The Torah teaches us (Vayikra 22:27) that from the 8th day, a bullock, sheep or goat is accepted as a offering for G-d:
When a bullock, or a sheep, or a goat, is brought forth, then it shall be seven days under its dam; and from the eighth day and thenceforth it shall be accepted for an offering made by fire to the Lord.
The Midrash (Pirkei DeRabbi Eliezer, chapter 29) connects this idea to the fact that Isaac was circumcised on the 8th day, thus, says the Midrash:
Thou mayest learn that everyone who brings his son for circumcision is as though (he were) a high priest bringing his meal offering and his drink offering upon the top of the altar.
Similary, on Bereishsis 17:13, the Rabbeinu Bahya explains:
A Midrashic approach to our verse views the commandment as similar to the offering of a sacrifice. Just as when a person offers a sacrifice on the altar and the blood of the offering achieves atonement for him, so the blood lost by the person being circumcised acts as atonement for him. This is why this rite has to be performed on the eighth day of the baby’s life. Just as an animal sacrifice is not admissible as such until the eighth day of the animal’s life (compare Leviticus 22, 27: ומיום השמיני והלאה ירצה, “and from the eighth day on it will be welcome as a sacrifice for G-d. In connection with the sacrificial offering the Torah writes (Exodus 29,33) ואכלו אותם אשר כפר בהם, “They- who received atonement through them (the offerings)- shall eat them;” so we make a festive meal to celebrate the induction of the circumcised baby into the Jewish community. In fact, the effect of the circumcision is far greater than that of an animal sacrifice. An animal sacrifice represents only a financial sacrifice by the donor whereas the rite of circumcision involves his body. The organ which is cut is one that radiates feelings to all parts of the body of the person concerned. This is why it is called ראש הגויה, “head of the whole body” in Negaim 6,7. This is why this organ was chosen to serve as a demonstration of self-sacrifice and why someone who undergoes circumcision is considered in the eyes of G-d as if he had sacrificed his entire body on G-d’s behalf. This is also why in Psalms 50,5 the psalmist Assaph describes circumcision as “who made a covenant with Me over sacrifice.” G-d Himself describes His pious as having made a covenant with Him by means of circumcising themselves.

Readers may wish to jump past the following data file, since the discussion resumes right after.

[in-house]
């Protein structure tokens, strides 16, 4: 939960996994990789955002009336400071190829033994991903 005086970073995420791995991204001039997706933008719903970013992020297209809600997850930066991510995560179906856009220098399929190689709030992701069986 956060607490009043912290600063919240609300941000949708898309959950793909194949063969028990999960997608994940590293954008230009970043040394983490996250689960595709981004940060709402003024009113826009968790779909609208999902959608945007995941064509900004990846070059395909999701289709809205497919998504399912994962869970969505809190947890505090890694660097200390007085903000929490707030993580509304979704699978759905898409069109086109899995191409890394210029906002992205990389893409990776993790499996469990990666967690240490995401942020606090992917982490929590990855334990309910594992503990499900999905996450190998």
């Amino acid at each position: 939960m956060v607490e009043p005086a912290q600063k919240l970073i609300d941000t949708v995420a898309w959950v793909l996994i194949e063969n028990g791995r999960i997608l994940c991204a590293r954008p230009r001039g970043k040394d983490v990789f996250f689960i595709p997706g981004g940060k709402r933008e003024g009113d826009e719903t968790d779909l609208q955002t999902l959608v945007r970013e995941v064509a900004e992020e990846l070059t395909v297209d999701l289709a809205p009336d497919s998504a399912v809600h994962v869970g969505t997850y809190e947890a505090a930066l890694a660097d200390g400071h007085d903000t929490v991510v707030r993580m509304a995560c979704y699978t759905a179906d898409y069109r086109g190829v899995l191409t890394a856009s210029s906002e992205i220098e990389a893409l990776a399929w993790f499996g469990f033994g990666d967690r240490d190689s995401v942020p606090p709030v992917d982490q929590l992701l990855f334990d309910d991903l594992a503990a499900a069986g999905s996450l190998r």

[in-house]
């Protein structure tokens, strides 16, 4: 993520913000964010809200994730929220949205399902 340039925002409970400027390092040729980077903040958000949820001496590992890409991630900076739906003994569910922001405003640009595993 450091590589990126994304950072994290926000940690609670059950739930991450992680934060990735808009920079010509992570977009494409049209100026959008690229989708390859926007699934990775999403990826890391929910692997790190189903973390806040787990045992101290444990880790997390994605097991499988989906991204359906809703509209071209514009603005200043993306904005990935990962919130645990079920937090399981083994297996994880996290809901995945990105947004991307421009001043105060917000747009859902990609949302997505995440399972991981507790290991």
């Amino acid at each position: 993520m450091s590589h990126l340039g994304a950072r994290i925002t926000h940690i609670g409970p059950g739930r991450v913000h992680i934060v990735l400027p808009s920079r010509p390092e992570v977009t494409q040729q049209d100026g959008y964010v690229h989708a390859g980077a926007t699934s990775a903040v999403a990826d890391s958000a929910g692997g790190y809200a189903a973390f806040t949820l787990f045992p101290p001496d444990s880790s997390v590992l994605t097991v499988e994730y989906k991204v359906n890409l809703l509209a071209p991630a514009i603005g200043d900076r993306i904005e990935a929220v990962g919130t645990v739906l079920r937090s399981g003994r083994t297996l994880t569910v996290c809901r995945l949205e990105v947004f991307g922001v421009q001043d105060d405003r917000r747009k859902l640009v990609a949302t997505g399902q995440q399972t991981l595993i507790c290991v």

So, according to these sources, the reason why we wait 8 days, is because it is considered as if you bring a offering, as the Pirkei DeRabbi Eliezer explains.
See also the explanation given by the Lubavitcher Rebbe (Likkutei Sichos, volume 3, p. 834).
You ask, "This doesnt answer why a child has to be in such a disgusting state for seven days"- to this, I would like to add in the commentary of the Rambam in his Moreh Nevuchim (3:49) that the reason we wait 8 days, is because it is not safe for the baby to give his bris milah before the 8th day:
The circumcision must take place on the eighth day (Lev. 12:3), because all living beings are after birth, within the first seven days, very weak and exceedingly tender, as if they were still in the womb of their mother; not until the eighth day can they be counted among those that enjoy the light of the world. That this is also the case with beasts may be inferred from the words of Scripture: "Seven days shall it be under the dam" (Lev. 22:27), as if it had no vitality before the end of that period. In the same manner man is circumcised after the completion of seven days. The period has been fixed, and has not been left to everybody's judgment.
So, "This doesnt answer why a child has to be in such a disgusting state for seven days"- in this case it seems that the concept of pikuach nefesh is obviously more important. It is not safe to perform the Bris before the eighth day according to the Rambam.